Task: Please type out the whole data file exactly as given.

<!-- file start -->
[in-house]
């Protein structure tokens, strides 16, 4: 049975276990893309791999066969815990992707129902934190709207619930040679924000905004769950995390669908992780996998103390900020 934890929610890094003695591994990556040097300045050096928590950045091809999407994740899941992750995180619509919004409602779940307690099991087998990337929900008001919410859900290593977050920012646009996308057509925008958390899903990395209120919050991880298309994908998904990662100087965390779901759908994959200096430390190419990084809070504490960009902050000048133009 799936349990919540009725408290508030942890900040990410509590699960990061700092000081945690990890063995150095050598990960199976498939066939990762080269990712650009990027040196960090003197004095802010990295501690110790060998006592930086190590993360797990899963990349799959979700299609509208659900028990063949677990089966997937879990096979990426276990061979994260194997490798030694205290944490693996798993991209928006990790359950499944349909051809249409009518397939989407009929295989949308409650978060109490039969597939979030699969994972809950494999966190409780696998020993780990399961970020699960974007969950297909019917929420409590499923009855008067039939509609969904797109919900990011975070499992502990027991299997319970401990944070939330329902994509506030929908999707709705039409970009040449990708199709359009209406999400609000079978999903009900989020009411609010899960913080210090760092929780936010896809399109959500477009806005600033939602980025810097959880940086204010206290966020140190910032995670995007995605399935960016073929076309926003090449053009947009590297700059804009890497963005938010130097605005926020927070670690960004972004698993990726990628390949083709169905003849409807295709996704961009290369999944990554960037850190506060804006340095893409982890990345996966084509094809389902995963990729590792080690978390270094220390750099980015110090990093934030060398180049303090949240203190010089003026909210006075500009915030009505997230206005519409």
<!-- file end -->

[in-house]
């Protein structure tokens, strides 16, 4: 049975276990893309791999066969815990992707129902934190709207619930040679924000905004769950995390669908992780996998103390900020 934890929610890094003695591994990556040097300045050096928590950045091809999407994740899941992750995180619509919004409602779940307690099991087998990337929900008001919410859900290593977050920012646009996308057509925008958390899903990395209120919050991880298309994908998904990662100087965390779901759908994959200096430390190419990084809070504490960009902050000048133009 799936349990919540009725408290508030942890900040990410509590699960990061700092000081945690990890063995150095050598990960199976498939066939990762080269990712650009990027040196960090003197004095802010990295501690110790060998006592930086190590993360797990899963990349799959979700299609509208659900028990063949677990089966997937879990096979990426276990061979994260194997490798030694205290944490693996798993991209928006990790359950499944349909051809249409009518397939989407009929295989949308409650978060109490039969597939979030699969994972809950494999966190409780696998020993780990399961970020699960974007969950297909019917929420409590499923009855008067039939509609969904797109919900990011975070499992502990027991299997319970401990944070939330329902994509506030929908999707709705039409970009040449990708199709359009209406999400609000079978999903009900989020009411609010899960913080210090760092929780936010896809399109959500477009806005600033939602980025810097959880940086204010206290966020140190910032995670995007995605399935960016073929076309926003090449053009947009590297700059804009890497963005938010130097605005926020927070670690960004972004698993990726990628390949083709169905003849409807295709996704961009290369999944990554960037850190506060804006340095893409982890990345996966084509094809389902995963990729590792080690978390270094220390750099980015110090990093934030060398180049303090949240203190010089003026909210006075500009915030009505997230206005519409």